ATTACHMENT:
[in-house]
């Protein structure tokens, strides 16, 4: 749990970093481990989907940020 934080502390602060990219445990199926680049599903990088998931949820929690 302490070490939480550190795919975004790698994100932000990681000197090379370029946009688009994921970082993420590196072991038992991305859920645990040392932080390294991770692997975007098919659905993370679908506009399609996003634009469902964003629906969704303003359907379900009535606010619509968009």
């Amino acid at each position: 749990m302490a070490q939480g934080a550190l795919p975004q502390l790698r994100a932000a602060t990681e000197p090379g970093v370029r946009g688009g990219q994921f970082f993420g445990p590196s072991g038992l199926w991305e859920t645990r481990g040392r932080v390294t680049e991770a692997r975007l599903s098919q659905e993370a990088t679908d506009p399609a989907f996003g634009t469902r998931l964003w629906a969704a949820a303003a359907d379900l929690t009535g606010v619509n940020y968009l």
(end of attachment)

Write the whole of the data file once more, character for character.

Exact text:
[in-house]
């Protein structure tokens, strides 16, 4: 749990970093481990989907940020 934080502390602060990219445990199926680049599903990088998931949820929690 302490070490939480550190795919975004790698994100932000990681000197090379370029946009688009994921970082993420590196072991038992991305859920645990040392932080390294991770692997975007098919659905993370679908506009399609996003634009469902964003629906969704303003359907379900009535606010619509968009």
């Amino acid at each position: 749990m302490a070490q939480g934080a550190l795919p975004q502390l790698r994100a932000a602060t990681e000197p090379g970093v370029r946009g688009g990219q994921f970082f993420g445990p590196s072991g038992l199926w991305e859920t645990r481990g040392r932080v390294t680049e991770a692997r975007l599903s098919q659905e993370a990088t679908d506009p399609a989907f996003g634009t469902r998931l964003w629906a969704a949820a303003a359907d379900l929690t009535g606010v619509n940020y968009l």